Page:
Legal Question in Traffic Law in Missouri

In Lone Jack Missouri I was written a traffic ticket which had the description "Expired Plates" and was charged with violating ordinance number 3.169 which reads:

It shall be unlawful for any person to operate in this City a motor vehicle or trailer required to be registered as provided by law, unless a certificate of ownership has been issued.

I entered a plea of not guilty pointing out that the law reads "unless a certificate of ownership has been issued". Once I pointed this out the prosecutor scratched out the ordinance number I was charged with violating and instead put one that better served his purposes of prosecuting me for expired plates, ordinance number 3.165. I objected that the information on the ticket could not just be changed like that but he and the judge assured me it could be. The judge found me guilty and I now have several days to decide if I want to appeal the court's decision. While trying to decide if I want to appeal or not I have found out that the law the prosecutor was citing was Missouri Supreme Court Rule 37.39 which reads:

Any information charging an ordinance violation may be amended at any time before verdict or finding if:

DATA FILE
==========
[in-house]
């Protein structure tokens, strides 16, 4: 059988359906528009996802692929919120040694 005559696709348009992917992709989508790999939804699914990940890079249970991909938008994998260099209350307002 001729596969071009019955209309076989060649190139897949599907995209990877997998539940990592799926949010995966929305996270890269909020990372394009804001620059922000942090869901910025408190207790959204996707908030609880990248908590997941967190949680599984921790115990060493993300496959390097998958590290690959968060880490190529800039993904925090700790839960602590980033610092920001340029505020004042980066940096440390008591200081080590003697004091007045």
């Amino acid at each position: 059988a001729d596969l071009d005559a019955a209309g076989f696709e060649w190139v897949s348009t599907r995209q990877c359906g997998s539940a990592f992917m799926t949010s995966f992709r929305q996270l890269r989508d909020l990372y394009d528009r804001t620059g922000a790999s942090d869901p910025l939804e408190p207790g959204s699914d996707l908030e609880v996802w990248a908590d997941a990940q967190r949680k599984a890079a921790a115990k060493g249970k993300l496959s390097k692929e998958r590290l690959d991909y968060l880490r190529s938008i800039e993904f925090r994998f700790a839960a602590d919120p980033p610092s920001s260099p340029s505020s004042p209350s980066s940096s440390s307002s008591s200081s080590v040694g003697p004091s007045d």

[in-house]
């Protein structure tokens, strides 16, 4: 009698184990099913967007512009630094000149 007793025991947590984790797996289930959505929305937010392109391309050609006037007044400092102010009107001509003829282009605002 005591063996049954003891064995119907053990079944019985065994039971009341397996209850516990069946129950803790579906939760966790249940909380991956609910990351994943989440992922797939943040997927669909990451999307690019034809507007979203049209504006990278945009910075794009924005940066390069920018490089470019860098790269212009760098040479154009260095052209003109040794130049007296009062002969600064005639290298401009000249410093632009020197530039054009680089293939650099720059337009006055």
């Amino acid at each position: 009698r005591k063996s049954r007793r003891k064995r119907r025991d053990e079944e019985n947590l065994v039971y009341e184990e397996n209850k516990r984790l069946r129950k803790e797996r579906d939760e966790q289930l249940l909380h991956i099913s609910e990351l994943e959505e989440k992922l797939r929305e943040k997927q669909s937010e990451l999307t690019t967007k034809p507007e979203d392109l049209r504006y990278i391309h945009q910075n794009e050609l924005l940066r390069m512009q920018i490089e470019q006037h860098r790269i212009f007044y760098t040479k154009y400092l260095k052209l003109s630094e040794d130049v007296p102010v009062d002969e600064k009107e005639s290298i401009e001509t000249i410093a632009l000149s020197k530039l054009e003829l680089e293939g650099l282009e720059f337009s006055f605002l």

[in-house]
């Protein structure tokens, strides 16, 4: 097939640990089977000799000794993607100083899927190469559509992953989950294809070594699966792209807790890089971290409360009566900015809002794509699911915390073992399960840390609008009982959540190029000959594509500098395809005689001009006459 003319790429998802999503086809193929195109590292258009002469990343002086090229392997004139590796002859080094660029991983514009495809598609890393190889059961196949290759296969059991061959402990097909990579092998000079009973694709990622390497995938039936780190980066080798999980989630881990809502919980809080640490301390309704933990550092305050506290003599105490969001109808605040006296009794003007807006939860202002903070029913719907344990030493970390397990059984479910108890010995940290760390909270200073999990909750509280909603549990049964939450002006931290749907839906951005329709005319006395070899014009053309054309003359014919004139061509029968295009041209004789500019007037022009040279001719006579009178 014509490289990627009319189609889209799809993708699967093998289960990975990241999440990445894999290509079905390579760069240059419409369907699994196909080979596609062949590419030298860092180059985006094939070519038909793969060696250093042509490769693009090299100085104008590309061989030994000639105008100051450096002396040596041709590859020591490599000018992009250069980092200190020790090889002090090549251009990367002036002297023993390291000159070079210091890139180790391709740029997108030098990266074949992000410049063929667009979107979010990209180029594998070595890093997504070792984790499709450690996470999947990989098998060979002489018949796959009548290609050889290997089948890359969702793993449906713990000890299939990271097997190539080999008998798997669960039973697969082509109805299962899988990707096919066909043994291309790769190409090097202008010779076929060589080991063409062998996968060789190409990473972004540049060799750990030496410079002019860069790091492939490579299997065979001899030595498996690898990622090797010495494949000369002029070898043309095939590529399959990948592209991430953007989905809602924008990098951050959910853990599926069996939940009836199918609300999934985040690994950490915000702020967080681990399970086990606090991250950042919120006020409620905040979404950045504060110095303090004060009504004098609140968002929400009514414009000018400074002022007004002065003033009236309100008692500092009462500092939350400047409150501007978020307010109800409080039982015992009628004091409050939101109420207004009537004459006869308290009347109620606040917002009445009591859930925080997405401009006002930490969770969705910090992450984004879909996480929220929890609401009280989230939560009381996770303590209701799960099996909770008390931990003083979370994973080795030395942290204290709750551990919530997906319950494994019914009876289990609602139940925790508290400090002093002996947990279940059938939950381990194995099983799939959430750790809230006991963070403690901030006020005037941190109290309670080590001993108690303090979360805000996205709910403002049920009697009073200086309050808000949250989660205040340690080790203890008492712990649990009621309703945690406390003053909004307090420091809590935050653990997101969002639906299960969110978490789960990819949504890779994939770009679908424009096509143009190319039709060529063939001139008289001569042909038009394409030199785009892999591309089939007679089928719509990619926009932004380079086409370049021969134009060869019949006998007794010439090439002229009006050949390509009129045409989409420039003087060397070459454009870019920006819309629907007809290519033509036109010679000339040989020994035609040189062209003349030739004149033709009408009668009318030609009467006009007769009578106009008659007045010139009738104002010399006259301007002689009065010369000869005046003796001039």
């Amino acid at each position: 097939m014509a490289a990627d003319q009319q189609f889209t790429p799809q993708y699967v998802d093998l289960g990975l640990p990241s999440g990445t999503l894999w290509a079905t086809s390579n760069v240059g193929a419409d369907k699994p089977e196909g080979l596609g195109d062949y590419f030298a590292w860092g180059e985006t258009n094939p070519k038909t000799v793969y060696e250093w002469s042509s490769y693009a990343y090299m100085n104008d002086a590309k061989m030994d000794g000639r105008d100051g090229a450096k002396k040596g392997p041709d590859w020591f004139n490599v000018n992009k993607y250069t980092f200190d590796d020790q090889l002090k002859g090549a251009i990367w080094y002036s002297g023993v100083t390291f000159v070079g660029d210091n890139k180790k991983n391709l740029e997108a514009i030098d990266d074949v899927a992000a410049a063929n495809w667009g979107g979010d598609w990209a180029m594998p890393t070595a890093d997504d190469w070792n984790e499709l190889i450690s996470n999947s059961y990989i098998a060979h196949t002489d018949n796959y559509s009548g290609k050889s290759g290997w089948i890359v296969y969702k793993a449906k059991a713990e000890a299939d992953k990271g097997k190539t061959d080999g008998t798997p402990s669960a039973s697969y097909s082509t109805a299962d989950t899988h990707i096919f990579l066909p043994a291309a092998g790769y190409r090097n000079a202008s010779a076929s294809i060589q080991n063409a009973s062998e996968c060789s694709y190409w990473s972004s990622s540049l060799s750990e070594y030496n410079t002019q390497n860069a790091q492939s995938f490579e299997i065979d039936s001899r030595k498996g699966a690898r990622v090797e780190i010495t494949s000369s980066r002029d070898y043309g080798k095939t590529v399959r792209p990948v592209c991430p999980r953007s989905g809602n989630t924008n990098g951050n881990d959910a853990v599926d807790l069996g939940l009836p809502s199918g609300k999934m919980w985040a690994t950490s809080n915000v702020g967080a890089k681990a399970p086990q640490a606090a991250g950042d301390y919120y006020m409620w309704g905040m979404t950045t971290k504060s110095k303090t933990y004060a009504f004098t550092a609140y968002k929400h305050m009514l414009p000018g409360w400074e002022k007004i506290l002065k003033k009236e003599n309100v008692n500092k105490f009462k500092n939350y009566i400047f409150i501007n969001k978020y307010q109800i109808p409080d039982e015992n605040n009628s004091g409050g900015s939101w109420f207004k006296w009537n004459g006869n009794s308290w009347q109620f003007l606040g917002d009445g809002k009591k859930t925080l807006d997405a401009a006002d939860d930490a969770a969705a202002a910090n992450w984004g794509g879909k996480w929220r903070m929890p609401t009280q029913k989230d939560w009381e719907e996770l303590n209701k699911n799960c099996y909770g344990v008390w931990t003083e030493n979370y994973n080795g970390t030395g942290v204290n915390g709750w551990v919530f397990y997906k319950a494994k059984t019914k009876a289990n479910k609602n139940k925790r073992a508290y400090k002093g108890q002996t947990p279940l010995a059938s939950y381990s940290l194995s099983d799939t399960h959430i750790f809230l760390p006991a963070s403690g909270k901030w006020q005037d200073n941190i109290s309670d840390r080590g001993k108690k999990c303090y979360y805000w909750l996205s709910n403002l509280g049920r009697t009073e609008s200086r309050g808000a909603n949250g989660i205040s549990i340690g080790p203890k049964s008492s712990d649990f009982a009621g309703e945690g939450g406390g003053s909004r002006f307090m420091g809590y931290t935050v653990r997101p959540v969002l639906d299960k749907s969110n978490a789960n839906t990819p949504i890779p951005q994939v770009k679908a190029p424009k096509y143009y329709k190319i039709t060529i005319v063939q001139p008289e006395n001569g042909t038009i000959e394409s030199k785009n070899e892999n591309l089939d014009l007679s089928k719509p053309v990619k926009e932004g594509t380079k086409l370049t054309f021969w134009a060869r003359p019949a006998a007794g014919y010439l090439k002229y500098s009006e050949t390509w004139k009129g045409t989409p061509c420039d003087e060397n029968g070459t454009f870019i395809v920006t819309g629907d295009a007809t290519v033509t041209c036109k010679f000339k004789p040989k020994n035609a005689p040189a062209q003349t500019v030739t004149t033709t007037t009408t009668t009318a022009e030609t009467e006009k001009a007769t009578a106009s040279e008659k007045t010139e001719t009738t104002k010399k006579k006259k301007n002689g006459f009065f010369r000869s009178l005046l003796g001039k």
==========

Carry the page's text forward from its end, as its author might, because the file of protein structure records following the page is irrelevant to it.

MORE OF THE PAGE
(a) No additional or different ordinance violation is charged, and

(b) A defendantís substantial rights are not thereby prejudiced.

Point "a" of the above Supreme Court rule indicates the ordinance I was charged with violating cannot be changed, but that is exactly what the prosecutor did.

Taking this to appeals court could cost me a lot more than just paying it, but I am a man of principal and I do not believe the letter of the law is being adhered to. I would like to hear the opinion of someone knowledgeable on this subject before I decide if I want to appeal the courts original ruling. I only have a few more days before I have to make my decision, so time is of the essence!

Asked on 7/15/13, 8:33 pm

1 Answer from Attorneys

Anthony Smith LawSmith

This rule confused a lot of people. It might be easier to read it to say, "as long as the other rights rights of the defendant are intact, the state may amend the information (accusation) as long as they are not alleging that different action of the defendant is the basis of the prosecution." What seems to have happened in your case was the correction of a scrivener's error. Too few people stand on principal, and spend the money to appeal traffic cases.

Good luck

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Answered on 7/15/13, 11:08 pm

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